A Scottie's Agility Journey! By Carol Vaseleski.
In agility class today, Katie Kinross Shadowchaser was running a fun practice course with her usual Scottie smile shining brightly. She strutted over the dog walk, turned and ran through the tunnel, took two jumps and left me in the dust when I sent her to the teeter. The teeter looks and acts like a playground seesaw. As the dog runs, it pivots on the center line so the side that was down goes up and the other side goes down. She scaled it and rode it down as the rest of the class cheered. You may ask “why?” Dogs do that every day. The answer is that Katie had not gone over a teeter for almost eighteen months.
Katie’s agility story began as her formal obedience story ended. After years of training and having fun at obedience and rally trials, Katie had stopped getting excited as we entered the ring. At our last trial, she stopped midway through the heeling pattern, sat down and scratched. She ignored my encouragement as I urged her back to action. I concluded that this was no longer fun for her, so we retired. When we both got bored, I decided to try agility. We discovered a whole new world of speed, challenges, and fun.
Agility training is different from obedience and rally training, though all three can be fun. Obedience and rally rely on handler focus, with the dog responding quickly and precisely to commands. Rewards are usually dispensed from the trainer’s hand for closer and closer approximations of perfection. Agility requires both handler and obstacle focus. Rewards are dispensed frequently to build drive and are usually provided at the point of success, not directly from the handler. This way, the dog associates the reward with its own actions regarding the obstacle, not with the handler. The dog relies on the handler to set the course (where to go) and on its own trained experience to complete each obstacle (what to do). This was a difficult transition for me after years of obedience training. Katie embraced it immediately. Other lessons were more subtle. I learned to be positive and appreciate Katie’s efforts. Katie learned it is more fun to connect with me and run a course than to dash around the ring by herself. I learned humility when I realized that every time she went off course it was my fault because I sent her there. We both learned that mistakes are just an opportunity to do better the next time. I had to learn to communicate with her without talking because she is very fast and I am quite slow. I could not talk and breathe and run at the same time. I had to rely on being where I could talk to her with the silent languages of hand signals, position, and movement. At trials, we qualified most of the time. We always had fun. Then, we had an unfortunate accident.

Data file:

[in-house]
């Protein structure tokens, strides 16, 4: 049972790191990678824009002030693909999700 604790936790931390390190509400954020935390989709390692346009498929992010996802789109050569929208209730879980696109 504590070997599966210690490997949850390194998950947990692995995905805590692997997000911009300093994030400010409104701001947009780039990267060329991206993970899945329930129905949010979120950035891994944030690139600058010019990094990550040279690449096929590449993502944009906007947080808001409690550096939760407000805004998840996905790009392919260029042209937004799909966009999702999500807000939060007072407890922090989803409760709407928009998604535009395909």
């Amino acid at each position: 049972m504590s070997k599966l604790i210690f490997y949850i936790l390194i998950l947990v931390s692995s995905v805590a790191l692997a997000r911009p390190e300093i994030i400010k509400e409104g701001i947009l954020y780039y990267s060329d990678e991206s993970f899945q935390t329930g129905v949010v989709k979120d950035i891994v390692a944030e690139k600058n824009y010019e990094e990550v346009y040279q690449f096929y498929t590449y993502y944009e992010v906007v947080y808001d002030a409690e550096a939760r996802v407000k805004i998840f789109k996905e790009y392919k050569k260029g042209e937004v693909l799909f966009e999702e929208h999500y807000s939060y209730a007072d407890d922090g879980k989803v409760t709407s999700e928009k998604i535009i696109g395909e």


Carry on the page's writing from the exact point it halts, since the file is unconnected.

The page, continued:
One Christmas, we got a practice teeter that Katie and I could use in the basement during cold weather. The teeter was her least favorite piece of equipment, so we worked on enjoying it. Progress was slow and steady, but she still merely tolerated it. One day, I slipped and fell against the teeter as Katie was at the pivot point. It collapsed on top of me. She fortunately rolled off the other side onto a rug. I screamed “NO” as I fell. She thought I was yelling at her. The perfect storm of training disasters had struck!
Fortunately, agility has some events that do not include the teeter, so we kept training and attending trials. We also embarked on a search for someone to help us get back on the teeter. Class and trainer number one advised me to buy really smelly treats and to place them along the teeter. I held her collar and lured her up one side and down the other while the trainer ensured that it did not move too quickly. Katie dearly loves treats, so she followed the trail. She did not enjoy this experience and did not learn anything. Class and trainer number two, our friend Gail Hubbard, offered a different solution. We isolated the scary parts of the teeter experience and created baby steps to address each one, one at a time. We played games by sending her up the teeter without allowing it to move and giving her lots of tiny treats one at a time when she got to the end. Then, we allowed it to move about an inch and did the same thing. Then, we ended the session at the beginning, just to ensure success. More inches followed until she was riding it down without trying to jump off. Many weeks later, the teeter dropped on its own about halfway down, landing on a blanket so there was no noise. Then, we introduced the noise. During this process, various members of the class would cheer her on to greater glory. Almost a year later, she jumped those jumps in practice and ran the teeter all by herself. The best part was seeing her actually enjoy the experience.
Agility is a challenge, a bonding experience and a thrilling game you can play with your dog. Our journey included a backyard class run by some friends who competed in agility. We moved to specialized classes at an agility training school and lots of practice in our backyard and basement. It’s amazing how much you can learn with three or four jumps and a tunnel. If you decide to take a journey of your own with your best friend, find a good trainer who can get you started safely, with a good foundation on basic skills. Whether you continue by yourself in your backyard, with friends in class, or at trials, you’ll never lose if you don’t give up. Each training session and each run is a new experience and a chance to learn.
This article originally appeared in the Bagpiper Magazine and is reprinted with permission of the author. Thanks Carol.